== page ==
Other members of Bloomberg’s inner circle, including Patricia Harris, the former deputy mayor who now heads Bloomberg Philanthropies; Kevin Sheekey, another deputy mayor who was the political operative driving Bloomberg’s presidential explorations in 2008 and 2016; Ed Skyler, Bloomberg’s first-term campaign press guru and also later a deputy mayor; and Bradley Tusk, Bloomberg’s 2009 campaign manager, did not respond to requests to be interviewed. A number of Bloomberg’s former advisers were happy to speak off the record; only one, Fuchs, assented to being quoted.
Even on the issues that are Bloomberg’s purported home turf, the winds of change are arguably not in his favor. On climate change, the policy energy in the Democratic Party today is with the Green New Deal, a vast and ambitious plan, supported and in part designed by new congresswoman Ocasio-Cortez, to transition the U.S. economy to renewables and eliminate all domestic industrial greenhouse gas emissions within the next ten years. The whole premise of the Green New Deal, building on the recommendations of last October’s report from the United Nations Intergovernmental Panel on Climate Change, is that the current environmental crisis is so urgent that it requires drastic action going far beyond anything achieved or contemplated to date.
“The tools of regulation and taxation, used in isolation, will not be enough to quickly and smoothly accomplish the transformation that we need to see,” the draft resolution calling for the establishment of a House select committee on the Green New Deal states.
It’s unlikely Bloomberg will sign on to the Green New Deal the way other Democratic presidential hopefuls, such as Senators Cory Booker and Elizabeth Warren, have. This is because so much of his own approach to combating climate change looks and feels like the consensus-driven, bipartisan, pragmatic network of incentives and tradeoffs the Green New Deal is explicitly designed to supersede. In recent days, Bloomberg pledged to outline a plan for his own version of a Green New Deal, “accelerating U.S. transition to 100 percent clean energy.” Details have yet to be released, though it seems almost inevitable the Bloomberg Green New Deal will be vastly different in vision and scope from the original.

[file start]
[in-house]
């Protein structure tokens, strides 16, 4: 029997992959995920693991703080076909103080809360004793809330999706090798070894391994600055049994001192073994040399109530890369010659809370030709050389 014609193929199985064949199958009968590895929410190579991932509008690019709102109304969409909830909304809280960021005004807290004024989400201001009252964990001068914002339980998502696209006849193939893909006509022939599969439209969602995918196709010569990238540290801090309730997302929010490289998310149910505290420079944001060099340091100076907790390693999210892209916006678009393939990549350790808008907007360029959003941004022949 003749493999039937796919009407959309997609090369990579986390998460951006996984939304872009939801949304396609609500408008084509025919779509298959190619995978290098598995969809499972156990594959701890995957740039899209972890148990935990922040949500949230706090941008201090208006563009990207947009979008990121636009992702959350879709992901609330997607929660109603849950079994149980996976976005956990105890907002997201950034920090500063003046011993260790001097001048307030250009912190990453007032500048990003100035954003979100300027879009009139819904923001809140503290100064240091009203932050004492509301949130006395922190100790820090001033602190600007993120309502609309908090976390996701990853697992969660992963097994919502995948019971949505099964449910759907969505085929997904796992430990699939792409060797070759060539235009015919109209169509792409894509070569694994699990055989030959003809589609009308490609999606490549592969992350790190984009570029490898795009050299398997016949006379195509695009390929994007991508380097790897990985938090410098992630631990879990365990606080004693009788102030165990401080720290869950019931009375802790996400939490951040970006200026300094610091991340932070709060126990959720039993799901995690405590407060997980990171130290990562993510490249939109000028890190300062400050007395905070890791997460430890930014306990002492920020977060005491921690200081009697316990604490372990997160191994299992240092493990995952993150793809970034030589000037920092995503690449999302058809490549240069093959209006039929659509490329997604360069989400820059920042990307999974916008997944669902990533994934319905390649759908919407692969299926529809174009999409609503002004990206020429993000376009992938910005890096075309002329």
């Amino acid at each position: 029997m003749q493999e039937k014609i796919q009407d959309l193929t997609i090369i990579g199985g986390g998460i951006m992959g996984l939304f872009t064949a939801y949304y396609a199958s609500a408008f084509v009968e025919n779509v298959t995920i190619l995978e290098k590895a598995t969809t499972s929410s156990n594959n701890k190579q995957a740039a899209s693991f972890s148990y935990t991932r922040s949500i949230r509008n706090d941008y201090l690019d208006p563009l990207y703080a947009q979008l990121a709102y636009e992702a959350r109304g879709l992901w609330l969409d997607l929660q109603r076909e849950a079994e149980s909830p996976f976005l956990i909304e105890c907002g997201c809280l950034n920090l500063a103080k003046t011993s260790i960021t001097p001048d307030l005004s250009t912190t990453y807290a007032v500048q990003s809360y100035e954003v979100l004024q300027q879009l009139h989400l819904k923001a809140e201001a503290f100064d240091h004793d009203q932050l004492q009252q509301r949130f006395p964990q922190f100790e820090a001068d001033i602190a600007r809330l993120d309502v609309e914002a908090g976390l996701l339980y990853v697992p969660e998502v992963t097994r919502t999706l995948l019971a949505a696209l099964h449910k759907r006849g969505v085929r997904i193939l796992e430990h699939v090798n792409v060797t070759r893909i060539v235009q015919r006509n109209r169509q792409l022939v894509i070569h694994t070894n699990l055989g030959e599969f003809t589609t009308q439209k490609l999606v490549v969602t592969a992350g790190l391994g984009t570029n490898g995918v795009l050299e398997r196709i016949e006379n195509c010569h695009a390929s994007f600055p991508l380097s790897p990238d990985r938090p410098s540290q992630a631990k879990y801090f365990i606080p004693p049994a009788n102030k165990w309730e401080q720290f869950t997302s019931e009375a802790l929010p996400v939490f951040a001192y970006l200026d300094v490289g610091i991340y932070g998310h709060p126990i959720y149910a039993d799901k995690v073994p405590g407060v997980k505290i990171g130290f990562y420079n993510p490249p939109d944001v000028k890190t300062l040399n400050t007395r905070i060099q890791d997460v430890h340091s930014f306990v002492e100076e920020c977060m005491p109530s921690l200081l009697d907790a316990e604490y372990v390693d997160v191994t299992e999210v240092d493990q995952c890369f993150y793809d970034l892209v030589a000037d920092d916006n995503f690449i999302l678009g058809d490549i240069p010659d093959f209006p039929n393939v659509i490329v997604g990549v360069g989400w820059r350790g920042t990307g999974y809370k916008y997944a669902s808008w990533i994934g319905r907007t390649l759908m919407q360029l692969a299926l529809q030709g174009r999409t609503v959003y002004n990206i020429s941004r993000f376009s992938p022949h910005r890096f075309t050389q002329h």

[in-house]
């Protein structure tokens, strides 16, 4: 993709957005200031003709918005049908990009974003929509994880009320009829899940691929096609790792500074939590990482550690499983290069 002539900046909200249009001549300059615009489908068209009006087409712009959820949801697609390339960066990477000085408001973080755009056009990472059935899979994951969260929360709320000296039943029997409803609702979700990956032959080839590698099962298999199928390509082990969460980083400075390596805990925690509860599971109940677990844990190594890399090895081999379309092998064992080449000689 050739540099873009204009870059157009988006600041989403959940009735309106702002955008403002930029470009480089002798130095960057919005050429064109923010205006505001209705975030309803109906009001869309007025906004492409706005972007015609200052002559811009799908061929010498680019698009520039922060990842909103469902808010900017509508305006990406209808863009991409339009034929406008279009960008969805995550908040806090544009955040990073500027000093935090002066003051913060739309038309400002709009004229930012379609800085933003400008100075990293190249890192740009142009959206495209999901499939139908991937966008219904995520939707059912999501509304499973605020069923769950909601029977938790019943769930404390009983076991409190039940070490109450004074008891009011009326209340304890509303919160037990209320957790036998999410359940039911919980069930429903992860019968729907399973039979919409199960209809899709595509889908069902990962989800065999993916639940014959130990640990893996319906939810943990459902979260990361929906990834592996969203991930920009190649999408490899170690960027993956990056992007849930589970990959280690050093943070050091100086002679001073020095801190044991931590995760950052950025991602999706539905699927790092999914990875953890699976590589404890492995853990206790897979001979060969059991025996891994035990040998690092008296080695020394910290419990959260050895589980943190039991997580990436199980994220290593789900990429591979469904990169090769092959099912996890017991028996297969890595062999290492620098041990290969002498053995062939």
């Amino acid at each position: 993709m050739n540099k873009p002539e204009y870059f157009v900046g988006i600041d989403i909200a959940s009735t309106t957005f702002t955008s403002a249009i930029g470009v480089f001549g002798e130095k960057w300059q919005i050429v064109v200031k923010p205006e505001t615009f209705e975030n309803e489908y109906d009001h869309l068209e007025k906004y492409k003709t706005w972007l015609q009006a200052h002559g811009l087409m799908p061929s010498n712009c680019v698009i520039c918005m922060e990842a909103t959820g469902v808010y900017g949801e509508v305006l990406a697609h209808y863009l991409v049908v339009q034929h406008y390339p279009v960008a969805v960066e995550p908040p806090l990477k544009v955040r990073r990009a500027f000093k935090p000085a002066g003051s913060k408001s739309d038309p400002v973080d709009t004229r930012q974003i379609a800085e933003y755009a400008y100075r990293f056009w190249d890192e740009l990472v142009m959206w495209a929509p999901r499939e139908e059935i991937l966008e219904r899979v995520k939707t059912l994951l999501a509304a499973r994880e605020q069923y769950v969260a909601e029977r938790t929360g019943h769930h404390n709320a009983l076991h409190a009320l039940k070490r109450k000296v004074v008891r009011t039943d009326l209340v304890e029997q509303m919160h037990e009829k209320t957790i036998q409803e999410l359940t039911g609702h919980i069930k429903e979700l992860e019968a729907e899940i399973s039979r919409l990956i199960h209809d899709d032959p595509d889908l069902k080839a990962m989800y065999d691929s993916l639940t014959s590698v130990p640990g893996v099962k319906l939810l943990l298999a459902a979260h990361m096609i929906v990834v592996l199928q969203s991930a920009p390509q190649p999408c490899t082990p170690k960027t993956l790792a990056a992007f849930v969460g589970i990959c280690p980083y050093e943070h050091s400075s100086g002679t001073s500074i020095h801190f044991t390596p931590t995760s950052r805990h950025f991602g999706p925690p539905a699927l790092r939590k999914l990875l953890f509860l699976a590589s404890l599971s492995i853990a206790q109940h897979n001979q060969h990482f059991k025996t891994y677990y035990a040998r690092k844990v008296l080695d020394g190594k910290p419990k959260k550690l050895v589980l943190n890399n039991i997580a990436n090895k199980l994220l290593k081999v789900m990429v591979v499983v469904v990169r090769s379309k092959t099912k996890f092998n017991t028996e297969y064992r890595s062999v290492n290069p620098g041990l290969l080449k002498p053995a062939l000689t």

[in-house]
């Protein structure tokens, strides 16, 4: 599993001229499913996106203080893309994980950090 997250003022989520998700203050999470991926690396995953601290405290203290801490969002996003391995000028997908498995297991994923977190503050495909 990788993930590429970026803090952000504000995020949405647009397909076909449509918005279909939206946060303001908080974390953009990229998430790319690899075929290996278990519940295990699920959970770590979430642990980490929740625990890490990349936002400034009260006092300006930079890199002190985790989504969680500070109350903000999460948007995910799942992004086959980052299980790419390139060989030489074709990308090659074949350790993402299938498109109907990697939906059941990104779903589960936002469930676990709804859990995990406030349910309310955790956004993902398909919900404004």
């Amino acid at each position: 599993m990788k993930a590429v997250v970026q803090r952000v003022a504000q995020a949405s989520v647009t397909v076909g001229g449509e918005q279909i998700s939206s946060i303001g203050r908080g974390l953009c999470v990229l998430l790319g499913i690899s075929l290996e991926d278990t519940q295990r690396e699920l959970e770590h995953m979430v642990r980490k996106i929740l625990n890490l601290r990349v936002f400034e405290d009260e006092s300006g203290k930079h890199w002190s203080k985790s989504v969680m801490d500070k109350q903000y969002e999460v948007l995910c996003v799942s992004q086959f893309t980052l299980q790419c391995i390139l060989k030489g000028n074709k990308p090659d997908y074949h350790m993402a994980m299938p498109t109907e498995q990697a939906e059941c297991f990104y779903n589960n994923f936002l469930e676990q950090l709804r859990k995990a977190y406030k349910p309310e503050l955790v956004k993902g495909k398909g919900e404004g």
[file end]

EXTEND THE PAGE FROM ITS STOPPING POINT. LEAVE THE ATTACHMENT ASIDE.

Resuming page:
“I come from a world of being practical,” Bloomberg told CNN last October. “Having grand schemes that we probably can't afford, that a lot of people wouldn't like, is a good way to elect Donald Trump to another four years.”
The most sustained articulation of Bloomberg’s climate change strategy comes via Climate of Hope: How Cities, Businesses, and Citizens Can Save the Planet, the book Bloomberg co-authored with environmental activist Carl Pope in 2017. Most of the book’s recommendations involve some variation on the idea that to address climate change, government needs to get out of the way and let private enterprise, via various tax and investment incentives, do its thing.
“Many of the government actions that are most necessary — like opening utilities up to competition from solar panel companies and ending subsidies for fossil fuels — require nothing more than applying the free market principles that conservatives champion,” Bloomberg writes. On fracking, the Keystone pipeline, and nuclear power, which Bloomberg supports and many on the left deplore, he often sounds more like a Republican than a Democrat.
If he “were to take a lane that says 'let’s work with corporations to combat climate change through tax credits' and so on, that wouldn’t resonate with the electorate,” argues Chamberlain. “That would just be a furthering of the neoliberal agenda.”
A few years ago, critiques such as this may have been easy to dismiss, but with the left resurgent they have renewed currency and power in today’s Democratic Party. On the other hand, “there’s a kind of intolerance on the far left,” contends Fuchs, who describes herself as a liberal Democrat. “Most of the public is moderate and pragmatic, and that’s Bloomberg’s sweet spot.”
Either way, climate change seems far from the campaign slam dunk those in Bloomberg’s inner circle want to believe it is. At the very least, it’s a policy area that creates just as many complications for the would-be candidate as opportunities.
Fuchs argues that Bloomberg will not be able to create a coalition around climate change and gun control alone. “There’s a big message he can bring from how he governed as mayor, and that’s about bringing fairness, competence, integrity, and innovation to government,” she says. “He wanted to make government work better and restore public trust. That can be the basis of a very powerful message against Trump.”